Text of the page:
GW Researchers Build Model to Better Understand Nuclear Reactor Behavior during Earthquakes

GW research team pictured in front of the model on the shake table
The research team from left to right, Morteza Rahimi, Prof. Manzari, Prof. Bardet, Noah Weichselbaum and Prof. Balaras, pictured in front of the model they built on the "shake table."
September 05, 2014

Imagine the scene. A 9.0 earthquake hit Japan’s Fukushima Daiichi nuclear power plant in March 2011 and triggered a tsunami with 46-foot high waves. The seawall was overwhelmed and three of its six nuclear reactors melted down due to the loss of electrical power from the flooding, resulting in the largest nuclear incident since Chernobyl. The disaster sparked new interest in the behavior of nuclear reactor cores during earthquakes, leading to an international interdisciplinary research project. Philippe M. Bardet, assistant professor of mechanical and aerospace engineering and lead researcher on the project, and his colleagues, Elias Balaras, professor of mechanical and aerospace engineering, and Majid Manzari, professor of civil and environmental engineering, were awarded more than $860,000 in 2012 by the U.S. Department of Energy (DOE). They are working in collaboration with the French Alternative Energies and Atomic Energy Commission.

“One of the main questions we are trying to address is how fuel assemblies containing the nuclear fuel behave during an earthquake?” said Prof. Bardet. “While no fuel was damaged by the Japanese earthquake alone, there are no accurate tools to answer this question. This lack of predictive tools resulted in an extended reactor shutdown at the North Anna power plant after the 2011 Virginia earthquake.”

The GW research team, all from the School of Engineering and Applied Sciences (SEAS), includes doctoral students Morteza Rahimi, civil and environmental engineering and Noah Weichselbaum, mechanical and aerospace engineering. The team built the model for simulating fuel assembly vibrations inside of a nuclear reactor core on the “shake table” located in the Earthquake Engineering and Structures Laboratory at GW’s Virginia Science and Technology Campus in Ashburn, Va. The laboratory features one of the most sophisticated earthquake simulators of its kind in the nation.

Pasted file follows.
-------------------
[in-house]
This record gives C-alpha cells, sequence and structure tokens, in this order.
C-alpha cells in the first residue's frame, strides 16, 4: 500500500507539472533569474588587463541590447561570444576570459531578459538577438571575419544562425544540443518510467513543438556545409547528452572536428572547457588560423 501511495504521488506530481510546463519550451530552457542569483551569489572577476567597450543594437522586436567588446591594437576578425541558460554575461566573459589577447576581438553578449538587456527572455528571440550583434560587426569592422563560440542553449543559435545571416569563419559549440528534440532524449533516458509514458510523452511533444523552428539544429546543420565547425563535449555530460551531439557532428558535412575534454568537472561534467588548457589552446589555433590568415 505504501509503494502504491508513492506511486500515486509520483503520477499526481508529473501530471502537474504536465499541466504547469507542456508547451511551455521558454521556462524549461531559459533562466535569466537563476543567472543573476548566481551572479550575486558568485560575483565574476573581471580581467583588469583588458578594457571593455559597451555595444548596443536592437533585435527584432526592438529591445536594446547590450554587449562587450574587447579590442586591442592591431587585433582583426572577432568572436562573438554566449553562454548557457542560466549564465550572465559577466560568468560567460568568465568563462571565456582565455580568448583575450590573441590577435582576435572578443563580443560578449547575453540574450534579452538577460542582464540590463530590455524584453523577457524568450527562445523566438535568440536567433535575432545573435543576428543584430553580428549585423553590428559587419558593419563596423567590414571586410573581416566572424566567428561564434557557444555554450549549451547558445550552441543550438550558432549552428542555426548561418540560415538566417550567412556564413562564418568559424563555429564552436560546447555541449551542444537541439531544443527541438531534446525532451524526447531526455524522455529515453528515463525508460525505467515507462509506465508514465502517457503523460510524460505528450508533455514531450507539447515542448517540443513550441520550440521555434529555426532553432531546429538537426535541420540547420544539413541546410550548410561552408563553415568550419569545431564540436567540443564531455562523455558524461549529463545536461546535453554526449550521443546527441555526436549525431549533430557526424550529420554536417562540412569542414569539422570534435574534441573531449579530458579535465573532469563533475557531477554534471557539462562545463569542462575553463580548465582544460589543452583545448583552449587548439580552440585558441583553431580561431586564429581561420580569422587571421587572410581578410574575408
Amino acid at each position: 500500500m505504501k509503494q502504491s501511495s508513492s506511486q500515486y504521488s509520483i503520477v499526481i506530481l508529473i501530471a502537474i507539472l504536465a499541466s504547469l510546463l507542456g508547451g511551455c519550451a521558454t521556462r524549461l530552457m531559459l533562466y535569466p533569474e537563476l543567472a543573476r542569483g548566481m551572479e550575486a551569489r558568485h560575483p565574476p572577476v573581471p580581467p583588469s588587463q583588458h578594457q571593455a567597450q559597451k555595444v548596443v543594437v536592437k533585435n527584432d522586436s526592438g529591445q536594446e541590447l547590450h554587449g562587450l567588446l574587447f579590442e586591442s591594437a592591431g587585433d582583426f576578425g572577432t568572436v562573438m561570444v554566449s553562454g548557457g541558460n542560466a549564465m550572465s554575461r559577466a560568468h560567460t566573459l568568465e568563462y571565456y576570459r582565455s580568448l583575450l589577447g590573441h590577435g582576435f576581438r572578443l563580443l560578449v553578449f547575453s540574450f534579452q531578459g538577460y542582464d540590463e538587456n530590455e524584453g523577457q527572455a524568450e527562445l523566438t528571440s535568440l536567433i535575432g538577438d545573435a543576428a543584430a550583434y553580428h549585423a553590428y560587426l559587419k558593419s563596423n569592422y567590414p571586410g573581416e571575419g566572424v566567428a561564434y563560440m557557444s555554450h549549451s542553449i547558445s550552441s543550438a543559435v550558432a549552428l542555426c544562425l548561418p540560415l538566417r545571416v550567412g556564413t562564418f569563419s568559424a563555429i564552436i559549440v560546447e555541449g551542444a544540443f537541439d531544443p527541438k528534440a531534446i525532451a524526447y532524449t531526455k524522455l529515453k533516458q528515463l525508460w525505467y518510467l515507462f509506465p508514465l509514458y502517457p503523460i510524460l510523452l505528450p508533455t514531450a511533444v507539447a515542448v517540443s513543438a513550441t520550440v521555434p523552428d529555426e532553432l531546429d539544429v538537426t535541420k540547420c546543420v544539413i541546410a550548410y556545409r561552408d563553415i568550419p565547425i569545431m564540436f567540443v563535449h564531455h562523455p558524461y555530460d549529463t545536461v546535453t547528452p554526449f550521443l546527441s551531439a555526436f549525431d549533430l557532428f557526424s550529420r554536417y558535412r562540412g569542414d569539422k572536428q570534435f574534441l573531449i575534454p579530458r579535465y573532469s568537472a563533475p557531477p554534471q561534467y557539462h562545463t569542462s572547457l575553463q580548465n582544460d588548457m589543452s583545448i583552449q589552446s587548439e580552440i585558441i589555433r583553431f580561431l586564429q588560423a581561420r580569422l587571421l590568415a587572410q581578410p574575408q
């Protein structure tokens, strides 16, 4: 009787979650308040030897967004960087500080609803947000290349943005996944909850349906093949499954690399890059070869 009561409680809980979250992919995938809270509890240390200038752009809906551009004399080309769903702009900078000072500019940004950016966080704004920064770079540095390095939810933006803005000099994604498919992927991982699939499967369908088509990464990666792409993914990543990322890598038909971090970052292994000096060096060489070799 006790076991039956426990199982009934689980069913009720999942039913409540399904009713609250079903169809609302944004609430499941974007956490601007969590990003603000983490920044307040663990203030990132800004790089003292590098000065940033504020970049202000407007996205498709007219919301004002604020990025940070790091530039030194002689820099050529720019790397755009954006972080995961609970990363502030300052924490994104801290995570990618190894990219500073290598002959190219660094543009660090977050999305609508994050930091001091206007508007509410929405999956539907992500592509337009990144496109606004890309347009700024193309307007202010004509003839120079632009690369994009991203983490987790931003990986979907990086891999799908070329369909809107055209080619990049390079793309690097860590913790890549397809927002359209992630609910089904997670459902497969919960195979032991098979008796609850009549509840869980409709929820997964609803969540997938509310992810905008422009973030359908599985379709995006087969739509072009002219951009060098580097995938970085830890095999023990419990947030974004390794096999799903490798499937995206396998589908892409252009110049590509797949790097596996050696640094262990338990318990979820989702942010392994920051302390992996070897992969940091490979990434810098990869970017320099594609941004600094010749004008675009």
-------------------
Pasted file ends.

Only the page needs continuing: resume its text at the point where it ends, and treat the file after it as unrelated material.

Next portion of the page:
“This is the first time that fuel assemblies are tested in this manner: where turbulence and ground motion are coupled together,” said Prof. Bardet.  “The design, construction, and instrumentation of this experimental model was extremely challenging, but now that it is complete we can begin collecting data.”

The model consists of a single bundle of simulated fuel rods inside the core of a common type of nuclear reactor, called a pressurized water reactor. The fuel rods generate heat and are cooled down by highly turbulent water flowing vertically around them. The heat is then utilized to generate electricity. While this small-scale model has only one bundle and a reactor core has nearly 200, the scientific constraints used to run the study are consistent with typical operating conditions. The team will be observing the interaction between the fuel rods and the fluid around it, as different types of earthquakes will be simulated on the shake table. Advanced optical diagnostic tools have been specifically developed to instrument this multi-scale and multi-physics phenomenon.

“GW's effort is focused on what is happening at the fuel bundle level, namely, it is known that fuel bundles are effectively stiffer in the presence of turbulence.  However, to date, no models can predict this behavior,” said Prof. Bardet. “Here we will be providing data that will help in elucidating this physical process. The data will also assist in validating high-fidelity numerical models that are being developed by DOE. Once validated, these models will become the next generation of simulation based design and safety codes for nuclear reactors.”

In parallel to the experiments, Prof. Balaras’ group is conducting high-fidelity computer simulations of the same configurations to complement the experimental results and also enlarge the parametric space to different materials and models not accessible by experiments. Due to the complexity of the problem the computations are conducted on the largest supercomputers available today at DOE. A typical computation utilizes the equivalent of 200,000 personal computers for several days to simulate a few seconds of an earthquake and its effects on the fuel rods.

The project is approximately two-years into the three-year grant period. The findings of the research have implications for nuclear fuel design and analysis well into the future.